"A big blind giant," Ilias supplied, balancing agilely on the slick stones. They were both Syprians, natives of this world on the other side of the etheric gateway from Ile-Rien.They were brothers, though only by adoption, and they looked nothing alike. Ilias had a stocky muscular build and a wild mane of blond hair, some of it tied into a queue that hung down his back. He wore battered dark pants and boots with a sleeveless blue shirt trimmed with leather braid. Giliead was built on a bigger scale, nearly a head taller than Ilias, with chestnut braids and olive skin, dressed in a dark brown shirt under a leather jerkin. Both wore more jewelry than had been fashionable for men in Ile-Rien for many years -- copper earrings, armbands with copper disks. Ilias also had a silver mark on his cheek in the shape of a half-moon, but that wasn't meant to be decorative.

Tremaine let out a frustrated breath as she ducked under a heavy screen of pungent leaves. She was the odd woman out, with short mousy brown hair and sunburned skin. She was wearing Syprian clothing too, a loose blue tunic block-printed with green-and-gold designs and breeches of a soft doeskin. Her clothes were a little the worse for wear but in better shape than the unlamented tweed outfits she had left behind in Ile-Rien.

At the moment all three of them were covered with bruises, howler scratches and patches of mud and slime from the walls of the underground passages.The last few days had been nothing but fighting and running and swimming and falling, and Tremaine just wanted everyone to quietly get on the ship so they could get the hell away from here. She had also gone to a great deal of trouble to steal the Queen Ravenna for just this purpose and she wanted her new friends to like it. So far they had stubbornly refused to share her enthusiasm. Even Ilias, who had actually sailed on the ship briefly.

"It won't matter how big the ship is as long as she sails by curses," Giliead continued frankly. "They're never going to get used to that."

Tremaine knew he was probably right, though she wasn't ready to admit it aloud. Syprian civilization was considerably more primitive than Ile-Rien's, and they regarded any mechanical object, from electric lights to clocks, as magical.Worse, Syprians hated magic, since all their sorcerers were murdering lunatics. It was a minor miracle that they had managed to get to this point, where a woman from Ile-Rien who was a friend of sorcerers could talk about this subject with Syprians at all. It helped that they were a sea people and fairly cosmopolitan, despite their prejudices. "But the Ravenna doesn't use magic," she pointed out. "The steam engines -- " She stopped when she realized the words were coming out in Rienish. If there was a Syrnaic word for "steam engine" the translation spell that had given Tremaine the knowledge of the language hadn't seen fit to include it. "There's boilers, and you put water in them, and burn coal or oil or something, and the steam makes it go. It's not magic," she finished lamely.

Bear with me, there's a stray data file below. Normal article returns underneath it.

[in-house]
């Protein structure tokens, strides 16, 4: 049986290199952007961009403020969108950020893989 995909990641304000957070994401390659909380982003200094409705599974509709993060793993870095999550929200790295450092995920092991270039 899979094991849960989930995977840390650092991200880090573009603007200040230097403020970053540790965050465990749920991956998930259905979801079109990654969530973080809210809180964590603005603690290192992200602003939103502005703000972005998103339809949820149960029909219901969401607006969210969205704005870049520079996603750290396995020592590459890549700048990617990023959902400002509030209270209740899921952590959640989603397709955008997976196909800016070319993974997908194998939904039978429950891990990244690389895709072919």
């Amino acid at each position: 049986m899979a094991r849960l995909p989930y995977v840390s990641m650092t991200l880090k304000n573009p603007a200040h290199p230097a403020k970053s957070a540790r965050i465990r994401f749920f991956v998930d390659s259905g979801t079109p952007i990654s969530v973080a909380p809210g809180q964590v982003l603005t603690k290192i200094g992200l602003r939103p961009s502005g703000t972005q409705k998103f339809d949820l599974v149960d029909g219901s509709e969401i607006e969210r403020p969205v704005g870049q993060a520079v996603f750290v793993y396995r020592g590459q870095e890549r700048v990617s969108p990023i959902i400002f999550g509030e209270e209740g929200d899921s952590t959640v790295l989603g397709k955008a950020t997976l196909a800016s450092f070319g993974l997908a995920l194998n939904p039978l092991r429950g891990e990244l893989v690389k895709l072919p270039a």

Giliead and Ilias paused to exchange a look; Giliead's half of it was dubious and Ilias's was ironic. "They always say that," Ilias put in. He had spent nearly one whole day in Ile-Rien and now qualified as the local expert. "Wagons without horses, wizard lights, wizard weapons, there's an explanation for everything."

Giliead shook his head as he started forward again. "If that's our only way off the island, we're going to have trouble."

Ilias nodded. "It doesn't matter about me, I'm marked anyway," he said matter-of-factly. The mark he spoke of was the little half-moon of silver branded into his cheek. It was what Syprian law said anyone who had ever fallen under a sorcerer's curse should wear. "And Gil's exempt from the law because he's a Chosen Vessel, but it's the others I'm worried about. If the people in Cineth harbor see them come off that ship, they could all end up ostracized or worse. And some of the younger ones come from pretty good families, they could still have a chance of getting married."

The Ships of Air
The Fall of Ile-Rien
. Copyright © by Martha Wells. Reprinted by permission of HarperCollins Publishers, Inc. All rights reserved. Available now wherever books are sold.